This bill would prohibit a law enforcement official, as defined, from detaining an individual on the basis of a United States Immigration and Customs Enforcement hold after that individual becomes eligible for release from custody, unless, at the time that the individual becomes eligible for release from custody, certain conditions are met, including, among other things, that the individual has been convicted of specified crimes.
The bill lists some of the crimes that would prompt law enforcement to detain undocumented immigrants for the 48-hour immigration hold, including violent and serious felonies such as rape, assault, robbery, and selling drugs.
The bill also argues that Secure Communities (S-Comm) -- the controversial and widely criticized program under which law enforcement can detain undocumented immigrants for deportation -- "and immigration detainers harm community policing efforts because immigrant residents who are victims of or witnesses to crime, including domestic violence, are less likely to report crime or cooperate with law enforcement when any contact with law enforcement could result in deportation." The text continues:
The program can result in a person being held and transferred into immigration detention without regard to whether the arrest is the result of a mistake, or merely a routine practice of questioning individuals involved in a dispute without pressing charges. Victims or witnesses to crimes may otherwise have recourse to lawful status (such as U-visas or T-visas) that detention resulting from the Secure Communities program obstructs.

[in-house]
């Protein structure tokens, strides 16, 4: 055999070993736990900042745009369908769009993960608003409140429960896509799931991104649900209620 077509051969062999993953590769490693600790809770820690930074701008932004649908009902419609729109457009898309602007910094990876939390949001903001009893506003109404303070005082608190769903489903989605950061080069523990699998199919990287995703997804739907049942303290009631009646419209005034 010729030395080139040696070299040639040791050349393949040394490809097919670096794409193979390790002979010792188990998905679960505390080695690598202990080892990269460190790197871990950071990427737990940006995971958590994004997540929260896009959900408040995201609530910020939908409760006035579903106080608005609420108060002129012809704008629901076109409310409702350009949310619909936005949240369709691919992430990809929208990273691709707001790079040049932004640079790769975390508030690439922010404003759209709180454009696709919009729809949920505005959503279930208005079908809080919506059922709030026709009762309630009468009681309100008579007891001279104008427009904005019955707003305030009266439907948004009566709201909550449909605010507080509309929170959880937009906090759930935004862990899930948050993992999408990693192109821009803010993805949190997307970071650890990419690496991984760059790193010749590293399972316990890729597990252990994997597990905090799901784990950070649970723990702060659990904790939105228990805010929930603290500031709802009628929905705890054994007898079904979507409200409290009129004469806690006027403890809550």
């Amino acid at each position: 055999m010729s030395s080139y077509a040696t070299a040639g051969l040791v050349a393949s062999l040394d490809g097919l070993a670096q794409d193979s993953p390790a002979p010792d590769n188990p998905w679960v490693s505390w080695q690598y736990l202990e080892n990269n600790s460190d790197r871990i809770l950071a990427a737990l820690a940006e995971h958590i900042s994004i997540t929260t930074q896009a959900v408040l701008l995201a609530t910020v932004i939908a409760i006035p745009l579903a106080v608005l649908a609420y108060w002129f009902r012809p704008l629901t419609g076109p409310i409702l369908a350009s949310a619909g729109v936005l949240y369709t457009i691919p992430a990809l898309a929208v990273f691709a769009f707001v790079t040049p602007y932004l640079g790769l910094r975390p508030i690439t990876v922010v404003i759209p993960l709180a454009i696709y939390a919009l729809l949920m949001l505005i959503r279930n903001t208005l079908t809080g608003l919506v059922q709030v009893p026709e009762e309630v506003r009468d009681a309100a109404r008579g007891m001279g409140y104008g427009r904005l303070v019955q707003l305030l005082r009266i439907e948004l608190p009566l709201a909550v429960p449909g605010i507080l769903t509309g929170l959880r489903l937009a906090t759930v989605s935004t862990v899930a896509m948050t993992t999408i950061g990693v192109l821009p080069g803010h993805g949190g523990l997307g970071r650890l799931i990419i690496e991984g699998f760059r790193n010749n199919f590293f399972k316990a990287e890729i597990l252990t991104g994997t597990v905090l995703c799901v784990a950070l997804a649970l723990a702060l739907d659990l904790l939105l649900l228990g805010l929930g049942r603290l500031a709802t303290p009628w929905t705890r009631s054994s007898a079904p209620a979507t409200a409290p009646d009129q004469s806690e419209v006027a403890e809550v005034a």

In an article on the S-Comm program, California's KPBS reported that in the city of Escondido, "collaboration between the city's police and federal immigration activists has caused tension in the city's Latino communities for years." The article continued:
Agents have been present at the police department's driver's license and sobriety checkpoints, and in the city's jails.
Activists say this kind collaboration diminishes public safety because immigrants are less likely to trust police or report crime if they fear that interacting with police could get them deported.
But in a segment on the TRUST Act for Fox News' Special Report, correspondent William La Jeunesse suggested the bill would allow violent criminals to go free and avoid deportation if they are in the country illegally. His report included Marin County Sheriff Robert Doyle saying, "If you or I were victimized by someone stealing our identity, or selling drugs in our community, or burglarizing our homes or embezzling our money, that that's OK. That's a minor crime."